World War Ii and Propaganda Posters

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World War II and Propaganda Posters

Propaganda during World War II was escalated to perhaps the greatest heights in history. Propaganda is used to manipulate information to influence public opinion, rather than merely communicate the facts about something. The American government used propaganda posters to persuade people to conserve material needed by soldiers, to discourage gossip about information heard about the war effort, and to invest in war bonds. Other posters enforced the need for mass production of war materials and some were directed at women to become part of the workforce because of the depleting number of men left for combat.

Firstly, war bonds were debt
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The poster was a way the government persuaded desolate women to do exactly what they wanted. Although the poster portrayed a sense of mourning and anguish, it convinced the women to emerge from depression and strive for a sense of accomplishment.

The fifth poster (refer to Figure 5) is a well-known poster of
World War II. It is a picture of “Rosie the Riveter” (a fictional character the government created to help campaign to women wanted in the workforce) flexing her muscle with a serious look on her face. The posters read: “We Can Do It.” She was the ideal woman worker: loyal, patriotic, efficient, and pretty. Women responded well to the persuasion and found themselves being praised for their effort. Women were also warned that if they did not work a soldier would die, people would call them slackers, and was equivalent to men who avoided the draft. The poster portrayed a sense of pride and confidence.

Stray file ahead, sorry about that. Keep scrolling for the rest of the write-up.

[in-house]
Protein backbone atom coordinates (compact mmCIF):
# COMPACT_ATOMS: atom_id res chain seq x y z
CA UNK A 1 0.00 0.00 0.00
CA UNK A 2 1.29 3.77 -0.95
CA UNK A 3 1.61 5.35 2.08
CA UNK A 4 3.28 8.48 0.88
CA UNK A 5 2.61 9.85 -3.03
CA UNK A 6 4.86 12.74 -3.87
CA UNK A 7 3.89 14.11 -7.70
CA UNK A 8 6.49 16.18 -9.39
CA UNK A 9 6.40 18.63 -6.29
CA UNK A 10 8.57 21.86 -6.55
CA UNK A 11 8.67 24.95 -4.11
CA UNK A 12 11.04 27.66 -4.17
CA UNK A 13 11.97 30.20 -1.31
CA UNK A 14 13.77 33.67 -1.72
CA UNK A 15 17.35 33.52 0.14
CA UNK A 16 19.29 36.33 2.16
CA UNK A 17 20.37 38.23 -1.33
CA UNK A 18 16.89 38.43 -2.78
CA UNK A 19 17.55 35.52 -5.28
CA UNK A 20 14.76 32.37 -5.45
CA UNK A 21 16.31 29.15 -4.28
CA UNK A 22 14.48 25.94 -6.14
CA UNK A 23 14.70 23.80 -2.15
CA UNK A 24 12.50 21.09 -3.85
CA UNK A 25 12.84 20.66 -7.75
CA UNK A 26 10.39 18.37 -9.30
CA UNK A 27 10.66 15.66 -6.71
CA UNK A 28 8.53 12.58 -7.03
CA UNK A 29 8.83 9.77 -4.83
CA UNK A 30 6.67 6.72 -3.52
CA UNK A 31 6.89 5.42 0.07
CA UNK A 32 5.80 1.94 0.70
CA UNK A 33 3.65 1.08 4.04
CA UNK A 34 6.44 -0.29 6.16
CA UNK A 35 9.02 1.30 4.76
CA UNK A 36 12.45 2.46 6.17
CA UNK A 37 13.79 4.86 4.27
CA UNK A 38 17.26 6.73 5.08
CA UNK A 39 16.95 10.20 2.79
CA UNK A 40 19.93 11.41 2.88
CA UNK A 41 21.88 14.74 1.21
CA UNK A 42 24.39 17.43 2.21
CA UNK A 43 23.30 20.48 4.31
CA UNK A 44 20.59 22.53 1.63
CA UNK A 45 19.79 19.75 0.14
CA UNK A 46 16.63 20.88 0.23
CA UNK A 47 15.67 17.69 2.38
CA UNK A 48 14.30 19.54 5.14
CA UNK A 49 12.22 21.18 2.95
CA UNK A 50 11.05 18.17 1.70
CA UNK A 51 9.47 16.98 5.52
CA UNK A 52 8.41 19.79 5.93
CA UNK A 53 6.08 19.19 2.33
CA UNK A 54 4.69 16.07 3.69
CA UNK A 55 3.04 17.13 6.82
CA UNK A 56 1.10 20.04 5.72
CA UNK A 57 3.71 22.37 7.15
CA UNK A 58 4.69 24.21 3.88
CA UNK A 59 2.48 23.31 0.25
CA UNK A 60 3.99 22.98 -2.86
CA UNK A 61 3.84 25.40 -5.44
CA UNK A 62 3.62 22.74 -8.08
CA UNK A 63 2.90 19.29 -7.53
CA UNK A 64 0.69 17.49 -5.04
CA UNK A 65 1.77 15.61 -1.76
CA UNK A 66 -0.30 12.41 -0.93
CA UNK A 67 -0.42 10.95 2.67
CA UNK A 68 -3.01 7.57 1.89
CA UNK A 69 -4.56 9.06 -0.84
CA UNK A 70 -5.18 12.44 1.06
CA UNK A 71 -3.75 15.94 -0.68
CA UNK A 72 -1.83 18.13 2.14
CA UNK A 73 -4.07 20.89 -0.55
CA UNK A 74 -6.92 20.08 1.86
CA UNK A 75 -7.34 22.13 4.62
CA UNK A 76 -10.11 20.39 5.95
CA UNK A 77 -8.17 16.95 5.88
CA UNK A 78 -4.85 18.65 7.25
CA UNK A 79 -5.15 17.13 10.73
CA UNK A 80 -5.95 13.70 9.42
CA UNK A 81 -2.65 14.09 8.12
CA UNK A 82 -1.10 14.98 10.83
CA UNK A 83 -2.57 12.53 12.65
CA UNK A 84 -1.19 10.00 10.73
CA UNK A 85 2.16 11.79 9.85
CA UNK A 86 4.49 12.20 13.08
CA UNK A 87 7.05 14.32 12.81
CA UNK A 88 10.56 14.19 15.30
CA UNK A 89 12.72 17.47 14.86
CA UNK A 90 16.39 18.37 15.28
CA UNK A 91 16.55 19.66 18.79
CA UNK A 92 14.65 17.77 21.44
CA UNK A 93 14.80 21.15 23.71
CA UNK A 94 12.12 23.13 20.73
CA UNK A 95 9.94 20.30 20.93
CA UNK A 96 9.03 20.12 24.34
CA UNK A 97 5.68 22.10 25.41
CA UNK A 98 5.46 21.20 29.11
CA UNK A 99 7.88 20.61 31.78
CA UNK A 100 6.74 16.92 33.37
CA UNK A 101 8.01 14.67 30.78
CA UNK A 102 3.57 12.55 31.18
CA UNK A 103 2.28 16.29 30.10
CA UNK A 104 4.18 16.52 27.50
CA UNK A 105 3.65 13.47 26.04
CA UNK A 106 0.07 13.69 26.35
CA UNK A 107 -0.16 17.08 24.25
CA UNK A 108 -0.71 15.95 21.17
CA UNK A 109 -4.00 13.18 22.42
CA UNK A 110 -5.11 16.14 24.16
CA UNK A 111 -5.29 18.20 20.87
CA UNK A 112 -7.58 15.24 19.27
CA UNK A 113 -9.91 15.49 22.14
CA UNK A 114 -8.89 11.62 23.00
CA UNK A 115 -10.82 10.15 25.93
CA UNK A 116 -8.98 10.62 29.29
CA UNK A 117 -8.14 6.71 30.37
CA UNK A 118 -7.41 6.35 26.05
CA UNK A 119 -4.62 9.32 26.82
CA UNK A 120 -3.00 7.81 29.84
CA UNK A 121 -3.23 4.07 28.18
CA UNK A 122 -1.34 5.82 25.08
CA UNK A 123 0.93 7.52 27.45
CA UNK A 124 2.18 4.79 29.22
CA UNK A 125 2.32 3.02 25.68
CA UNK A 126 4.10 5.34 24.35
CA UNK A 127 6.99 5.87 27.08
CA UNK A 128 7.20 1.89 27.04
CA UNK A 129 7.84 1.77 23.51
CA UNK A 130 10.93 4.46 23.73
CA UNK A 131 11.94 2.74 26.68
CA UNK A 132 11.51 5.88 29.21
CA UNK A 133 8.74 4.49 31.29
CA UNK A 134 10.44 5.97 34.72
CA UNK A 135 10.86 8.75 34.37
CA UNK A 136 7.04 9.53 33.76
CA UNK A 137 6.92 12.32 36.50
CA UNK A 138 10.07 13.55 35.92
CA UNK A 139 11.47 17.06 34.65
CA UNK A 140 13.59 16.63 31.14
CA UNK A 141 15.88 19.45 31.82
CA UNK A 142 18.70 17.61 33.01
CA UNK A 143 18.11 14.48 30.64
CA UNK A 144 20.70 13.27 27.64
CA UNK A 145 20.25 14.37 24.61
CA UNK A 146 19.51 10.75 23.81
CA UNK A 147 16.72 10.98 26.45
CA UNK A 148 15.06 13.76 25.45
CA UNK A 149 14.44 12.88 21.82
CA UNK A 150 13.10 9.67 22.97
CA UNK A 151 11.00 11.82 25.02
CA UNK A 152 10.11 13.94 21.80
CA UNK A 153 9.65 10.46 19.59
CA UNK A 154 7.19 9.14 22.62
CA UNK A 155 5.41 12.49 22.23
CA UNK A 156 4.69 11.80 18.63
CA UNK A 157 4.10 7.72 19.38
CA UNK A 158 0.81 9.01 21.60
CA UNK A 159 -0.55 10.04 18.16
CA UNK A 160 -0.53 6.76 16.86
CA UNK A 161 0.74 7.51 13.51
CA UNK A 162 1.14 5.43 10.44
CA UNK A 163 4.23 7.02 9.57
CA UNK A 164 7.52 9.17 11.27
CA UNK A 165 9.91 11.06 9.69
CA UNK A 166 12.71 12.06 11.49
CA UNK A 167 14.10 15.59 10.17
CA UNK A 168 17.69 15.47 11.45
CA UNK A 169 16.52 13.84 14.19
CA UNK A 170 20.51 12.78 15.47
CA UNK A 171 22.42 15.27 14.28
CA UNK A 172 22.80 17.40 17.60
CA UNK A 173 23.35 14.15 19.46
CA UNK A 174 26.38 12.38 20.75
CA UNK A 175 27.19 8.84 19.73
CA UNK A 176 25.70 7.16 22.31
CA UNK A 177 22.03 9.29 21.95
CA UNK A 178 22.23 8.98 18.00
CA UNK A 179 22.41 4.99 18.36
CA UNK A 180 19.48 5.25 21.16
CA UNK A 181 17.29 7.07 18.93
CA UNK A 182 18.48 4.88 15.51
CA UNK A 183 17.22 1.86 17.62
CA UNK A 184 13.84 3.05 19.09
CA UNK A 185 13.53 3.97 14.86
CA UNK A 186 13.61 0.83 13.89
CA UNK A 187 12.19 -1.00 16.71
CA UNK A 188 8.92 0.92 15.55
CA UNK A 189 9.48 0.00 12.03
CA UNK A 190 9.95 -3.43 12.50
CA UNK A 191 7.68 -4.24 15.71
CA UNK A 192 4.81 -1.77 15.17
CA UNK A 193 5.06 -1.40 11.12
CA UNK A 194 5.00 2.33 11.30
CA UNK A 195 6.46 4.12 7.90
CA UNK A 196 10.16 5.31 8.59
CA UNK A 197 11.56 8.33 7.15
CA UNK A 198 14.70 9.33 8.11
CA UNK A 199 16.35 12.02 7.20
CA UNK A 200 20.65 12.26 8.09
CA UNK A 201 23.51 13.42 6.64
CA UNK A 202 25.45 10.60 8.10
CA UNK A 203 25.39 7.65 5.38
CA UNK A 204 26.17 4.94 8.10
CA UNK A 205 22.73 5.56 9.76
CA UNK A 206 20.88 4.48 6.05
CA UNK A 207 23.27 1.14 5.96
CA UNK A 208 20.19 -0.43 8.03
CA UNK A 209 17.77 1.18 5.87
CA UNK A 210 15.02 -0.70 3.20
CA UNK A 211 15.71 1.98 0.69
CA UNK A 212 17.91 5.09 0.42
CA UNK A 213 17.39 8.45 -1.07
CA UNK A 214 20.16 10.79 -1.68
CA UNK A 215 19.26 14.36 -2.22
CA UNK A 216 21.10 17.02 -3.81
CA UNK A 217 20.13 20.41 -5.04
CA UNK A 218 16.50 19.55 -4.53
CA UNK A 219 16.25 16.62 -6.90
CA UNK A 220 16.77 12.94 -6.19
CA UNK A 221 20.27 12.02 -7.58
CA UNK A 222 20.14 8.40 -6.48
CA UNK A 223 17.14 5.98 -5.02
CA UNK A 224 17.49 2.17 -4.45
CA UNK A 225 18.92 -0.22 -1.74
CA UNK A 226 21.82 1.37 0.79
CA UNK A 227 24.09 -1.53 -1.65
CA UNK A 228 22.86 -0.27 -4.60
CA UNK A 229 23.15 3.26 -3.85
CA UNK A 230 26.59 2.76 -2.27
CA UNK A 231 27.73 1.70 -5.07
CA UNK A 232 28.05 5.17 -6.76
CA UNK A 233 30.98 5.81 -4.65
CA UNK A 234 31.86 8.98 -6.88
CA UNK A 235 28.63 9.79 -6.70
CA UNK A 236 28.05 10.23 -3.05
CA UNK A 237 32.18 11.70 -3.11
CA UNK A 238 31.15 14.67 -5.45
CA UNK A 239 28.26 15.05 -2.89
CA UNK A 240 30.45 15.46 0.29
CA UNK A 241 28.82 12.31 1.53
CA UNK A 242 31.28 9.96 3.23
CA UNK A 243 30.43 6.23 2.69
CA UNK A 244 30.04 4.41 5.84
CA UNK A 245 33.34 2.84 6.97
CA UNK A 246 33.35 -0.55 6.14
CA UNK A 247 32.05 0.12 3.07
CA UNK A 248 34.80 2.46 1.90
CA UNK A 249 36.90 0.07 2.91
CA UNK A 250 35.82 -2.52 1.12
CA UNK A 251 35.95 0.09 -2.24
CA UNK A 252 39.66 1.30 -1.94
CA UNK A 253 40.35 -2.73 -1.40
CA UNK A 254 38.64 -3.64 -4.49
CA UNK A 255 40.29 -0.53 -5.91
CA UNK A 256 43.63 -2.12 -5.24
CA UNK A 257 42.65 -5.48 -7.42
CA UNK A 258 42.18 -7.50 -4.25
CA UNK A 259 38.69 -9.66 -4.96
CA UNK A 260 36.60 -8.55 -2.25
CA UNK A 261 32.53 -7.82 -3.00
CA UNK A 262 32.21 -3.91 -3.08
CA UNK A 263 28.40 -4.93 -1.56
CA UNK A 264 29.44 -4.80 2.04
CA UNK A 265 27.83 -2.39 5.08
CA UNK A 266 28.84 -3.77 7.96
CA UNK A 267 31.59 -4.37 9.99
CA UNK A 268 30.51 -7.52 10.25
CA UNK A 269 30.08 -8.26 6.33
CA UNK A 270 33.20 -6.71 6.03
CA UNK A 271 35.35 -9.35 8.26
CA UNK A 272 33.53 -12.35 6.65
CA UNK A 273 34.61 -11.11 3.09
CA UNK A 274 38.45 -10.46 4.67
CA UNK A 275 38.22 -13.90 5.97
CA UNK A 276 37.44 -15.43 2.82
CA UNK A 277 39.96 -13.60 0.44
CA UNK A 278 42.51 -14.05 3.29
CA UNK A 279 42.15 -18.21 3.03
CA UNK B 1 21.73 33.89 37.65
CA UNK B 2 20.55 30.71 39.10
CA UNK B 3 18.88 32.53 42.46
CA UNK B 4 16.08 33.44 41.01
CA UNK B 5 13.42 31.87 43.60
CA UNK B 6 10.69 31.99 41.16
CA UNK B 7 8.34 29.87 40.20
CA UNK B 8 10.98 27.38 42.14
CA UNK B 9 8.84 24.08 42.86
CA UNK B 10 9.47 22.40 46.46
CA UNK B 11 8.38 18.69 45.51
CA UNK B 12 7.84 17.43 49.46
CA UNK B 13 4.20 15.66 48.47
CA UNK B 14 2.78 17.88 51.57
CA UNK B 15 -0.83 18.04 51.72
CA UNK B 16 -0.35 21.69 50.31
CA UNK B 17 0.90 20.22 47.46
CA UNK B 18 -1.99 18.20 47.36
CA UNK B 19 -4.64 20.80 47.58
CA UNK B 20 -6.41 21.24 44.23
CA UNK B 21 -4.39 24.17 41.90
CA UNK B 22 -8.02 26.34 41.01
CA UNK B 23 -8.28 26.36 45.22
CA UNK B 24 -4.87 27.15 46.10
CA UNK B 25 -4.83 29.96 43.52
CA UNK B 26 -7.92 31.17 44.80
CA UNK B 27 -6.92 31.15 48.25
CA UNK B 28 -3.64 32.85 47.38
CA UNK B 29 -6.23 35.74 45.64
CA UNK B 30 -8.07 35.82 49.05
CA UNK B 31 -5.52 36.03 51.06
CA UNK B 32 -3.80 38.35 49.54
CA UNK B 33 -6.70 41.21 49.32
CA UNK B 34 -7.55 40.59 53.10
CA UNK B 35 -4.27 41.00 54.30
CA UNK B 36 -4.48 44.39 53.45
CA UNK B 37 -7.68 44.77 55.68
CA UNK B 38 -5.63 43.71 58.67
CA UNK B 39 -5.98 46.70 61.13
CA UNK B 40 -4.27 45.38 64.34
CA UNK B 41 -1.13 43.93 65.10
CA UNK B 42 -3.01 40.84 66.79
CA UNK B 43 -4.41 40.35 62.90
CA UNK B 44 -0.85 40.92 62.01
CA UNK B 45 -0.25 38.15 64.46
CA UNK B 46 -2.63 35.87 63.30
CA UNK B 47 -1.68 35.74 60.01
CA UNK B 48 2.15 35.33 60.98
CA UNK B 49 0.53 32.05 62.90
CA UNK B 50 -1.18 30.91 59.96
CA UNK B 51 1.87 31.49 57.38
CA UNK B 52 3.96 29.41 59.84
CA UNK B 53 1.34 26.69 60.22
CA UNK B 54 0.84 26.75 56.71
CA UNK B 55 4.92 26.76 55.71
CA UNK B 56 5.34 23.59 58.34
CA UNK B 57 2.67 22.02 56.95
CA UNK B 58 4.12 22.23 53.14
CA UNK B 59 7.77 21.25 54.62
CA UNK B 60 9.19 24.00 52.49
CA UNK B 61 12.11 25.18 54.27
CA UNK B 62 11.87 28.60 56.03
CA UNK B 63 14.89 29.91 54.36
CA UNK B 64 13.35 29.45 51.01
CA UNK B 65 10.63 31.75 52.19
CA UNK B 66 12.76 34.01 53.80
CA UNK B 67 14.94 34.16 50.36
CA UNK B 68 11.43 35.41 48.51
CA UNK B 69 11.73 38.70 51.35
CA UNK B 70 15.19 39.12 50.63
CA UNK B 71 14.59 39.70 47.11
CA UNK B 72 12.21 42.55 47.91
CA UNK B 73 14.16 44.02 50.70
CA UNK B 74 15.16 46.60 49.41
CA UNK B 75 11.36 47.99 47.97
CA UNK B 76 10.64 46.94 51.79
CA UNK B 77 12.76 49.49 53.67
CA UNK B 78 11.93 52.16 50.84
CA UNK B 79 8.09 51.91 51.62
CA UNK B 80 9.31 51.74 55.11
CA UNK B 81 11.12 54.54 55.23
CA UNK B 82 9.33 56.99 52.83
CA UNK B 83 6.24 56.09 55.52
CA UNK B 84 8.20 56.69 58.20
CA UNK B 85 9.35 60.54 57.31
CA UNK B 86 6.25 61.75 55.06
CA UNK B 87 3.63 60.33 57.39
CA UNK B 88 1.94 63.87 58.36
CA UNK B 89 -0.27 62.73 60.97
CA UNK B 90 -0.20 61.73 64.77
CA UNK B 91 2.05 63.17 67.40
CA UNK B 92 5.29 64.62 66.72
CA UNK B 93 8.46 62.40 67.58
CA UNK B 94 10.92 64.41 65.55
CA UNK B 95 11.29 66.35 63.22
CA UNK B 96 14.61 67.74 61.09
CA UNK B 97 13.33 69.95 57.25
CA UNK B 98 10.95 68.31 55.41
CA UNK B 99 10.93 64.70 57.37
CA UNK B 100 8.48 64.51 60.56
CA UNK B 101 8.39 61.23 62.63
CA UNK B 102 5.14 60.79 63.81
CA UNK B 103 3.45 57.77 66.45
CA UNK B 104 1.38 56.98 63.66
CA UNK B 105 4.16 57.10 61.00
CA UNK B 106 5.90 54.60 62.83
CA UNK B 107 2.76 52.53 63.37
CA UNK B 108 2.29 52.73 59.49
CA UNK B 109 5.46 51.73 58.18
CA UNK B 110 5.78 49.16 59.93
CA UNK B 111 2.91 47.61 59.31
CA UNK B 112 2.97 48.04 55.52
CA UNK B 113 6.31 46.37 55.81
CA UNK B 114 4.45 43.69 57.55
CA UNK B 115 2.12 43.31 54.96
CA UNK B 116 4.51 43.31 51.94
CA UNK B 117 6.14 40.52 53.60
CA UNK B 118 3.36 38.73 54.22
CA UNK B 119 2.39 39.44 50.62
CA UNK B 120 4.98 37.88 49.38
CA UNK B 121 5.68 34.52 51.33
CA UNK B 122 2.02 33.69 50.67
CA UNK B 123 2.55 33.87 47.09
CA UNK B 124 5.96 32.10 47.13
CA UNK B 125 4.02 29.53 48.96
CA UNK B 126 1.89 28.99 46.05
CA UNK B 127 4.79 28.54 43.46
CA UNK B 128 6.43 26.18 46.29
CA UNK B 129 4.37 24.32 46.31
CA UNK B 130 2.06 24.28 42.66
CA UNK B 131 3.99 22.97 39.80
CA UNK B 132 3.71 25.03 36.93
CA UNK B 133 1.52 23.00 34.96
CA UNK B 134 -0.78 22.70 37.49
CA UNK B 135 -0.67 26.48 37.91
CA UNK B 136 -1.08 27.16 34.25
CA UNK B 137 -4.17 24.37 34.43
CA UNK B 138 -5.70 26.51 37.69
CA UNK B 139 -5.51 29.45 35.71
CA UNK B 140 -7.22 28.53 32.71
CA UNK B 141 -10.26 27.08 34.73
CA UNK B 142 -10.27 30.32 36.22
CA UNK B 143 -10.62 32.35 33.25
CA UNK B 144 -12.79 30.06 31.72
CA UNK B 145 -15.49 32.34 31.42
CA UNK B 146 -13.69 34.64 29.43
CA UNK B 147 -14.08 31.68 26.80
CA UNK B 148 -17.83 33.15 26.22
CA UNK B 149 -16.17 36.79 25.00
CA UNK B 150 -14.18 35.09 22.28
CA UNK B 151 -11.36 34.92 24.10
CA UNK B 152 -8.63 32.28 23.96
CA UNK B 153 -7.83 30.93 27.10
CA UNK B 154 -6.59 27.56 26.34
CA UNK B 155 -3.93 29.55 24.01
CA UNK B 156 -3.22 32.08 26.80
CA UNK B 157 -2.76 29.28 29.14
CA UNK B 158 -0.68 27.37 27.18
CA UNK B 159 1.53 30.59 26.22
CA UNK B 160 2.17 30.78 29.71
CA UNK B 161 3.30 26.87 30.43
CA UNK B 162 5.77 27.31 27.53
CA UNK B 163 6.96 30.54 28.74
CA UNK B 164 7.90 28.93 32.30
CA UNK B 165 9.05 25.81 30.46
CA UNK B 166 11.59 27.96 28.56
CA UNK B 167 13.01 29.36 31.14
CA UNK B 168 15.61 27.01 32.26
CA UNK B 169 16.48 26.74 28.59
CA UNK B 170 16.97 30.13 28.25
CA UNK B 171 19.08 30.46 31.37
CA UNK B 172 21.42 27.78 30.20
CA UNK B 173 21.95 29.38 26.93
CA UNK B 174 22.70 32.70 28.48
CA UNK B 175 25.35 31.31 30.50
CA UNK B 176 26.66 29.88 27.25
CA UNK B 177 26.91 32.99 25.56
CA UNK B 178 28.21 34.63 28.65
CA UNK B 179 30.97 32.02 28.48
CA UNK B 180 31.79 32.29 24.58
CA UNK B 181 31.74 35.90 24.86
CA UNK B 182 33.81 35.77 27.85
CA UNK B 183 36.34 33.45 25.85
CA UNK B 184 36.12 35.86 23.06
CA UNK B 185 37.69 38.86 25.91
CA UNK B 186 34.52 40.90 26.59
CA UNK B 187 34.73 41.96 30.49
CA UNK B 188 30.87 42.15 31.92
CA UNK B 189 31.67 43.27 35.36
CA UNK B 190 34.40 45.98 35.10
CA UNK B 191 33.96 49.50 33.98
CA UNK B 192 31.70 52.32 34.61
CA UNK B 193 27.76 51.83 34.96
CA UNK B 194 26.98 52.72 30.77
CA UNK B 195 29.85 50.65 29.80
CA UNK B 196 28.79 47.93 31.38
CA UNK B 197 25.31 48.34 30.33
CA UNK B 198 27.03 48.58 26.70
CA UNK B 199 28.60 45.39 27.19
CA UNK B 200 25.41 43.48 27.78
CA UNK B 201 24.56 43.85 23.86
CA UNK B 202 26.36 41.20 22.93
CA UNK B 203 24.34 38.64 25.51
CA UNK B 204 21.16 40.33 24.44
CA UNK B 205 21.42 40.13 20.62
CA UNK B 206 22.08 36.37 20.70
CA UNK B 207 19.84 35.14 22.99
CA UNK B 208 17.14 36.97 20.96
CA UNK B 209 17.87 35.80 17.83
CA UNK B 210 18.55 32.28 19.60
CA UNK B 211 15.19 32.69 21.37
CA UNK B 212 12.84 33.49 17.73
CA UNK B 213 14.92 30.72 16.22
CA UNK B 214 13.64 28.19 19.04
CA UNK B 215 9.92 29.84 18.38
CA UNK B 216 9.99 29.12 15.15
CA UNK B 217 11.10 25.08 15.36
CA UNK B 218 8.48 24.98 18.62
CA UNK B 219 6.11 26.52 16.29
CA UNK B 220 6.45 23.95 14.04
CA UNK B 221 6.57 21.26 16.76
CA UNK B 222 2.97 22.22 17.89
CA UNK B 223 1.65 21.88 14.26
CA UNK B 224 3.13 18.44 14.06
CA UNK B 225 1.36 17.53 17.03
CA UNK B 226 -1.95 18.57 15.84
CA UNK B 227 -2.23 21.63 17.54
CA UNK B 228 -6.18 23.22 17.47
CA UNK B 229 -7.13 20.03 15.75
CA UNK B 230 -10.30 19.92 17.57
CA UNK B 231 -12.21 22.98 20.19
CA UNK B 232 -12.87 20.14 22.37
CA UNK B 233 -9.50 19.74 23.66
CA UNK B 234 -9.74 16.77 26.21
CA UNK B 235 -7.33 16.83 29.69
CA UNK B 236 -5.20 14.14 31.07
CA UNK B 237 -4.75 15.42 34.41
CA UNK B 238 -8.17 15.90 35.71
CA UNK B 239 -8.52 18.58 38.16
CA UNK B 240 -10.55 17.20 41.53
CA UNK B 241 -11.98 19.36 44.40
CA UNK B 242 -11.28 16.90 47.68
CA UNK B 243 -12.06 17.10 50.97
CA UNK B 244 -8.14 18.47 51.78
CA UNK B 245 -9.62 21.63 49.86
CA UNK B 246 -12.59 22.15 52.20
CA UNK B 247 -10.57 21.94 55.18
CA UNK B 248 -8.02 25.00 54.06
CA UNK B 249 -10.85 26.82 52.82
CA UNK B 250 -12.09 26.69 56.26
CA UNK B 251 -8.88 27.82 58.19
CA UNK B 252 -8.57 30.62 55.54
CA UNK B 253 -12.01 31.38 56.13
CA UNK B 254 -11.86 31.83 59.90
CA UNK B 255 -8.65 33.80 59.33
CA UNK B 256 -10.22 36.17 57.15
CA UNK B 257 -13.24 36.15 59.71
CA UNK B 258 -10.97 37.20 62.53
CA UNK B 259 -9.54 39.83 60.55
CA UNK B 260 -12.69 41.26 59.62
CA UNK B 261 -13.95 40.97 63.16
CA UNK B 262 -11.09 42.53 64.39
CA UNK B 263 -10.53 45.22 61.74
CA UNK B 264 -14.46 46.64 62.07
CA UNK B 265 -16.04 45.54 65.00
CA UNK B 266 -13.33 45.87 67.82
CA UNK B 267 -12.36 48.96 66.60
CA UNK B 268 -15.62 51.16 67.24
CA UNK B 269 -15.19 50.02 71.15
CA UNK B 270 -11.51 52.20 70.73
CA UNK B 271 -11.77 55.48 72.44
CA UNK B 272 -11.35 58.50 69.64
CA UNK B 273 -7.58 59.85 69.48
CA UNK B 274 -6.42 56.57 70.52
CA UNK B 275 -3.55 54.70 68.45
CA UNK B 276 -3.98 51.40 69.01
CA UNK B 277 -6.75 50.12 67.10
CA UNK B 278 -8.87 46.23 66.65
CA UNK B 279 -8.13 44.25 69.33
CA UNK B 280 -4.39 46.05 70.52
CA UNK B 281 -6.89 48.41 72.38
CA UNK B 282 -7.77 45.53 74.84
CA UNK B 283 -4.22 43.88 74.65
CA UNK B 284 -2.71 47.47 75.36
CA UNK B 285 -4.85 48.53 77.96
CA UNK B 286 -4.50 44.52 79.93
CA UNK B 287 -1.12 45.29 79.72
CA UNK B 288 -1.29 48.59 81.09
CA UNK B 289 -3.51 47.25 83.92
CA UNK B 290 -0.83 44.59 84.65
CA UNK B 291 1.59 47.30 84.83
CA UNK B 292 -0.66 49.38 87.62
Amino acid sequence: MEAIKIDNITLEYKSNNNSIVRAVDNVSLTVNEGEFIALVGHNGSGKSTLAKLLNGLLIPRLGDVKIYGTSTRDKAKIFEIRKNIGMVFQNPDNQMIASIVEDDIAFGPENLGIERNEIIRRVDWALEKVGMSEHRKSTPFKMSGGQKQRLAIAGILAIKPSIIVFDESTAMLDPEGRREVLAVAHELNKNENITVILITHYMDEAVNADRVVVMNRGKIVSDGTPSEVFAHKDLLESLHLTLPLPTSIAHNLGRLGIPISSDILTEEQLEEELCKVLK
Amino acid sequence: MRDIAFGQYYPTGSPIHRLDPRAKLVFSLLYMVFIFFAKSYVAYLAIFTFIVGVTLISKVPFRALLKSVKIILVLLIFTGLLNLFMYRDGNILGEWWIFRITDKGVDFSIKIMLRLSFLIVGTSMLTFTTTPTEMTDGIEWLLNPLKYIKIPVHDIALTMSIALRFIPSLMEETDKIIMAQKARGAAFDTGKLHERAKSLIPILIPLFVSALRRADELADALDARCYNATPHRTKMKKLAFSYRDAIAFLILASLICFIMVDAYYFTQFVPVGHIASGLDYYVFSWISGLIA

The sixth poster (refer to Figure 6) is not nearly as common as many of the others but was important nonetheless. It pictures four women in uniform and reads, “For your country’s sake today….For our own sake tomorrow.” The poster informs women that fighting for their country will help the war effort and also help gain more rights for women. This was meant to get more women involved in the armed forces. They were encouraged by the idea that by aiding their country, they would also be aiding themselves, although no substantial
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